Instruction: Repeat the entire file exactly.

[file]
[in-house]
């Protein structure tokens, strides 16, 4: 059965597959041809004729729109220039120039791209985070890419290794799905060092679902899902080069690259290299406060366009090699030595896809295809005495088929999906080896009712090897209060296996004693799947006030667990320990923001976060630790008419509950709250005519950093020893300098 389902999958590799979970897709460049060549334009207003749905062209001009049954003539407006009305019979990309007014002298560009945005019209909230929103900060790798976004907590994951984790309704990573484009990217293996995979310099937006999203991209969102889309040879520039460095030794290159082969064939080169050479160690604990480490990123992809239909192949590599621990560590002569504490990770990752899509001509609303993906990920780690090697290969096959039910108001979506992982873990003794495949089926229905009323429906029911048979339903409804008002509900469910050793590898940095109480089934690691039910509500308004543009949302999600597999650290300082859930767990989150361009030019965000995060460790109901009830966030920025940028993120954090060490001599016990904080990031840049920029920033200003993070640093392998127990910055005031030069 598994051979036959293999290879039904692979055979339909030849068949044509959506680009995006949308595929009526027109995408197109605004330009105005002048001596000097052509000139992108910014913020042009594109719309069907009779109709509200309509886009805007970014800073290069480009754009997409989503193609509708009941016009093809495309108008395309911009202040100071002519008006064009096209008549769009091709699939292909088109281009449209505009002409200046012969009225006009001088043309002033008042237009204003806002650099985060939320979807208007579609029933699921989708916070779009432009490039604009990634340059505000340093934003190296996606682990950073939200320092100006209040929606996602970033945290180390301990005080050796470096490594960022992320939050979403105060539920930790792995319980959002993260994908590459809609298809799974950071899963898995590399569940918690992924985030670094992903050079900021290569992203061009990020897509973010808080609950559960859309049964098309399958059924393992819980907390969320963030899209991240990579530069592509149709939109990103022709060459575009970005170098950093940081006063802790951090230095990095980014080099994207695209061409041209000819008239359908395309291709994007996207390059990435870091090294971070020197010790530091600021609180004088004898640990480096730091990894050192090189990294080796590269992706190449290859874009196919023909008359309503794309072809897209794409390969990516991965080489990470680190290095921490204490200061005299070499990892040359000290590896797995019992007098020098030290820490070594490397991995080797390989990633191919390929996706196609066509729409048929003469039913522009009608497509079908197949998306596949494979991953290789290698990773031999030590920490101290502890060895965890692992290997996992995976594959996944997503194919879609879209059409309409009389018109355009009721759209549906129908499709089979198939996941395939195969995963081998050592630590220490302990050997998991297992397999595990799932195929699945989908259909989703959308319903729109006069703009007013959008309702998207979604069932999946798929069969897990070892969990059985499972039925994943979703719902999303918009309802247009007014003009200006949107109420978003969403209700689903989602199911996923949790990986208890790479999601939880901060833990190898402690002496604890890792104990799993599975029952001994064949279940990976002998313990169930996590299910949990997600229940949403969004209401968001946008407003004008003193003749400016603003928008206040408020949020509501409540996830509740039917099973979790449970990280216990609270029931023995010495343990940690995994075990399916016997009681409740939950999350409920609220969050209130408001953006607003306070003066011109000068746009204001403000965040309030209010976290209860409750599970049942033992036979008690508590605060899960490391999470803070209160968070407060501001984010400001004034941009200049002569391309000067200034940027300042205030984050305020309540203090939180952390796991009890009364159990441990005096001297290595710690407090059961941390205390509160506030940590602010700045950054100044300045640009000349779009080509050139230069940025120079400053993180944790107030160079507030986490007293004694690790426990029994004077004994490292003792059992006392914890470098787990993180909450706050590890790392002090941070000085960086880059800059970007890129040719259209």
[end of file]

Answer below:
[in-house]
């Protein structure tokens, strides 16, 4: 059965597959041809004729729109220039120039791209985070890419290794799905060092679902899902080069690259290299406060366009090699030595896809295809005495088929999906080896009712090897209060296996004693799947006030667990320990923001976060630790008419509950709250005519950093020893300098 389902999958590799979970897709460049060549334009207003749905062209001009049954003539407006009305019979990309007014002298560009945005019209909230929103900060790798976004907590994951984790309704990573484009990217293996995979310099937006999203991209969102889309040879520039460095030794290159082969064939080169050479160690604990480490990123992809239909192949590599621990560590002569504490990770990752899509001509609303993906990920780690090697290969096959039910108001979506992982873990003794495949089926229905009323429906029911048979339903409804008002509900469910050793590898940095109480089934690691039910509500308004543009949302999600597999650290300082859930767990989150361009030019965000995060460790109901009830966030920025940028993120954090060490001599016990904080990031840049920029920033200003993070640093392998127990910055005031030069 598994051979036959293999290879039904692979055979339909030849068949044509959506680009995006949308595929009526027109995408197109605004330009105005002048001596000097052509000139992108910014913020042009594109719309069907009779109709509200309509886009805007970014800073290069480009754009997409989503193609509708009941016009093809495309108008395309911009202040100071002519008006064009096209008549769009091709699939292909088109281009449209505009002409200046012969009225006009001088043309002033008042237009204003806002650099985060939320979807208007579609029933699921989708916070779009432009490039604009990634340059505000340093934003190296996606682990950073939200320092100006209040929606996602970033945290180390301990005080050796470096490594960022992320939050979403105060539920930790792995319980959002993260994908590459809609298809799974950071899963898995590399569940918690992924985030670094992903050079900021290569992203061009990020897509973010808080609950559960859309049964098309399958059924393992819980907390969320963030899209991240990579530069592509149709939109990103022709060459575009970005170098950093940081006063802790951090230095990095980014080099994207695209061409041209000819008239359908395309291709994007996207390059990435870091090294971070020197010790530091600021609180004088004898640990480096730091990894050192090189990294080796590269992706190449290859874009196919023909008359309503794309072809897209794409390969990516991965080489990470680190290095921490204490200061005299070499990892040359000290590896797995019992007098020098030290820490070594490397991995080797390989990633191919390929996706196609066509729409048929003469039913522009009608497509079908197949998306596949494979991953290789290698990773031999030590920490101290502890060895965890692992290997996992995976594959996944997503194919879609879209059409309409009389018109355009009721759209549906129908499709089979198939996941395939195969995963081998050592630590220490302990050997998991297992397999595990799932195929699945989908259909989703959308319903729109006069703009007013959008309702998207979604069932999946798929069969897990070892969990059985499972039925994943979703719902999303918009309802247009007014003009200006949107109420978003969403209700689903989602199911996923949790990986208890790479999601939880901060833990190898402690002496604890890792104990799993599975029952001994064949279940990976002998313990169930996590299910949990997600229940949403969004209401968001946008407003004008003193003749400016603003928008206040408020949020509501409540996830509740039917099973979790449970990280216990609270029931023995010495343990940690995994075990399916016997009681409740939950999350409920609220969050209130408001953006607003306070003066011109000068746009204001403000965040309030209010976290209860409750599970049942033992036979008690508590605060899960490391999470803070209160968070407060501001984010400001004034941009200049002569391309000067200034940027300042205030984050305020309540203090939180952390796991009890009364159990441990005096001297290595710690407090059961941390205390509160506030940590602010700045950054100044300045640009000349779009080509050139230069940025120079400053993180944790107030160079507030986490007293004694690790426990029994004077004994490292003792059992006392914890470098787990993180909450706050590890790392002090941070000085960086880059800059970007890129040719259209």